Human Rights and
International Democratic Solidarity

documents

May 14, 2009

On Diplomatic Commitment to Human Rights

Committed diplomacy is a problematic concept. Even though its exact definition is elusive, it is a practice that is backed by sufficient historical evidence to be recognized internationally. However, that does not subtract from the fact that the acts of diplomats committed to human rights beyond their call of duty are a scarce minority.
By Pablo Brum y Mariana Dambolena
 

Committed diplomacy is a problematic concept. Even though its exact definition is elusive, it is a practice that is backed by sufficient historical evidence to be recognized internationally. However, that does not subtract from the fact that the acts of diplomats committed to human rights beyond their call of duty are a scarce minority. As Theo van Boven, a United Nations human rights official in the 1970s said: “The diplomatic world is very unique. Each person is preoccupied with their own business; some are committed with what they are doing, but many could not care less if they were working with human rights or potatoes.” The concept of going beyond formal duty and applying a humanist perspective –not a legalist or a realist one- to international relations is nestled in the oldest traditions of that discipline. While committed diplomacy as a practice emerged in the twentieth century, a product of extreme and massive acts of violence experienced within it, the idea that there is a place for democratic solidarity in international politics precedes those events. As these examples seek to prove, the diplomatic field can obtain concrete results, which enable the recognition, assistance and even the freedom of victims of dictatorial persecution.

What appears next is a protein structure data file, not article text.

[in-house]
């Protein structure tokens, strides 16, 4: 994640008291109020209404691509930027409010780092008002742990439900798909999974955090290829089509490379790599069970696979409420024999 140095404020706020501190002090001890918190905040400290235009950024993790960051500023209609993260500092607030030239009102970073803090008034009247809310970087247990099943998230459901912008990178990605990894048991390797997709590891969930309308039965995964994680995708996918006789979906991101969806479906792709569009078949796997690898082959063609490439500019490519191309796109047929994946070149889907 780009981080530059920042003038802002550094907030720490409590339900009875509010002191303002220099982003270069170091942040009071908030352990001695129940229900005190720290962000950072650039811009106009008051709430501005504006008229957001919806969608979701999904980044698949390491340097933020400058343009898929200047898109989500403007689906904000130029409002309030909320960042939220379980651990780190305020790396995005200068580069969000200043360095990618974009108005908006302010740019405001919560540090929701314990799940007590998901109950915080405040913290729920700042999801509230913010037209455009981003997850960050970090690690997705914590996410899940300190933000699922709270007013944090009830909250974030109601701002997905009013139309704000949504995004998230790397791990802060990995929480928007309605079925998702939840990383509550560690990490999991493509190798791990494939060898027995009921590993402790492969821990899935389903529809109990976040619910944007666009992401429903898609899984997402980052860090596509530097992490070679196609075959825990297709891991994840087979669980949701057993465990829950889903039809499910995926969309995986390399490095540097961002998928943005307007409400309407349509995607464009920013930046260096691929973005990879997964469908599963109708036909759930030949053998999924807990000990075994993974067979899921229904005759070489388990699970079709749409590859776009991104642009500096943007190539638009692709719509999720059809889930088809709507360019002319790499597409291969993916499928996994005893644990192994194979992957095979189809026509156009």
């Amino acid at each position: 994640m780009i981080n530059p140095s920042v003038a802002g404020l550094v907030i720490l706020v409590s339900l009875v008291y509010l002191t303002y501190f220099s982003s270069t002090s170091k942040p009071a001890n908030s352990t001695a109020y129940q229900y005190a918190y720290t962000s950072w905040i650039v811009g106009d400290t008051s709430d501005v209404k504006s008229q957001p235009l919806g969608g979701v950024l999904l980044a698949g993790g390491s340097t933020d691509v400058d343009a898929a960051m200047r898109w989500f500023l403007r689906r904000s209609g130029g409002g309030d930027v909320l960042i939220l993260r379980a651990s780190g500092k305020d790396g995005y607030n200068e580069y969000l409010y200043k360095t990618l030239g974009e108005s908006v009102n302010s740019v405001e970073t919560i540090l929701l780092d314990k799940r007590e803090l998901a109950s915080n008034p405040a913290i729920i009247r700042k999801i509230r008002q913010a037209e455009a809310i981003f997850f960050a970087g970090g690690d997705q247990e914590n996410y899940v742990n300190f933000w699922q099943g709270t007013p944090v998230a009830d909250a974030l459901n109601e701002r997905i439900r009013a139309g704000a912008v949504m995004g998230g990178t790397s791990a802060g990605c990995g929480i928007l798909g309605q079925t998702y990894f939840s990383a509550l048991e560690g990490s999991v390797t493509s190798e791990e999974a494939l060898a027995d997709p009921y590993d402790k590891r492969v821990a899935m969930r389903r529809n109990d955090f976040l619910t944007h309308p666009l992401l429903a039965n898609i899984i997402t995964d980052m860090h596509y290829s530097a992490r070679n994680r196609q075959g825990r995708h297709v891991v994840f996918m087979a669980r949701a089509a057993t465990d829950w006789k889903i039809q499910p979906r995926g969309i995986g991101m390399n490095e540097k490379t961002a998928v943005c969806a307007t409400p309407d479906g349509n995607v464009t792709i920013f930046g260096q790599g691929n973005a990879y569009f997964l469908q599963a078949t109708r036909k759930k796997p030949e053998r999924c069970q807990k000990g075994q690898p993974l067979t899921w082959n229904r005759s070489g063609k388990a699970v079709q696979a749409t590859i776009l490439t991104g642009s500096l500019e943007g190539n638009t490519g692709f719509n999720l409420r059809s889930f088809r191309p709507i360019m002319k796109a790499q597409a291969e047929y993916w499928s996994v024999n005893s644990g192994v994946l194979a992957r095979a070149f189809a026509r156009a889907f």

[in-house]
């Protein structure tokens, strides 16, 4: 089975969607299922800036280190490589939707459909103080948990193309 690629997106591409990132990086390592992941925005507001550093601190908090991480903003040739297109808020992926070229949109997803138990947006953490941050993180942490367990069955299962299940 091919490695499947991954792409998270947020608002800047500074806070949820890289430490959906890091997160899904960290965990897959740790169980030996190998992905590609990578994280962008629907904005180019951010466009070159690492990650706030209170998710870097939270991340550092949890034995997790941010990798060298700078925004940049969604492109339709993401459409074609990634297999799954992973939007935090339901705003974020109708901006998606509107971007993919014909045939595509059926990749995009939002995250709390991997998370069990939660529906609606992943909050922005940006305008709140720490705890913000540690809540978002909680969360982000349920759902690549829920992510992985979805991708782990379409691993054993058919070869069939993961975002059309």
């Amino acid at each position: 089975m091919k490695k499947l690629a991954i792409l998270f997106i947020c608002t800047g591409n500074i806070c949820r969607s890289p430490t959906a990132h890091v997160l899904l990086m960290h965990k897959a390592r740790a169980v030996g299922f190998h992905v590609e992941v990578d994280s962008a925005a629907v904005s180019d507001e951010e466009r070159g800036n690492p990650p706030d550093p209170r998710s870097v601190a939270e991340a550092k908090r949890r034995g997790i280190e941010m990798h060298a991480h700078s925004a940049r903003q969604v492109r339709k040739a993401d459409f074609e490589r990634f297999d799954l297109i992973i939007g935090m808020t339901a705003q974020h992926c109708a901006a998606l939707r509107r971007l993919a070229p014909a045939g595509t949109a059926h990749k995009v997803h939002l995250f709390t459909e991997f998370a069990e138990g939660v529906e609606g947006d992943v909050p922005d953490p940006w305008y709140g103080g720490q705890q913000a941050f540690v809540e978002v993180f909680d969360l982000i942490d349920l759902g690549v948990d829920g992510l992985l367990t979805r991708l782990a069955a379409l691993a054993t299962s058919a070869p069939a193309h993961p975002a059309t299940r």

Pablo Brum is Associated Researcher of the Center for the Opening and Development of Latin America (CADAL). He holds a BA on International Studies at Universidad ORT, Uruguay. Among his publications at CADAL are “An Evaluation of the United Nations High Commissioner for Human Rights”; and “Rogue States: A Timely Concept and Its Application to Latin America”.

Mariana Dambolena is Associated Researcher of the Center for the Opening and Development of Latin America (CADAL). She holds a BA on International Studies at Universidad ORT, Uruguay. Among her publications at CADAL are: “Mayoría de países latinoamericanos condenan a Israel en la ONU”; and “Una dictadura da cátedra en el Consejo de Derechos Humanos”.

Pablo Brum y Mariana Dambolena

Pablo Brum es Investigador Asociado del Centro para la Apertura y el Desarrollo de América Latina (CADAL). Es licenciado en Estudios Internacionales por la Universidad ORT, Uruguay. Entre sus publicaciones en CADAL se encuentran: “El Examen Periódico Universal: Oportunidad inesperada en el Consejo de Derechos Humanos”, “Evaluando a la Alta Comisionada de Derechos Humanos de Naciones Unidas”; y “Rogue States: Acerca de un concepto interesante y su aplicación a América Latina”.

Mariana Dambolena es Investigadora Asociada del Centro para la Apertura y el Desarrollo de América Latina (CADAL). Es licenciada en Estudios Internacionales por la Universidad ORT, Uruguay. Entre sus publicaciones en CADAL se encuentran: “El Examen Periódico Universal de la Argentina en el Consejo de Derechos Humanos de la ONU”, “Mayoría de países latinoamericanos condenan a Israel en la ONU”; y “Una dictadura da cátedra en el Consejo de Derechos Humanos”.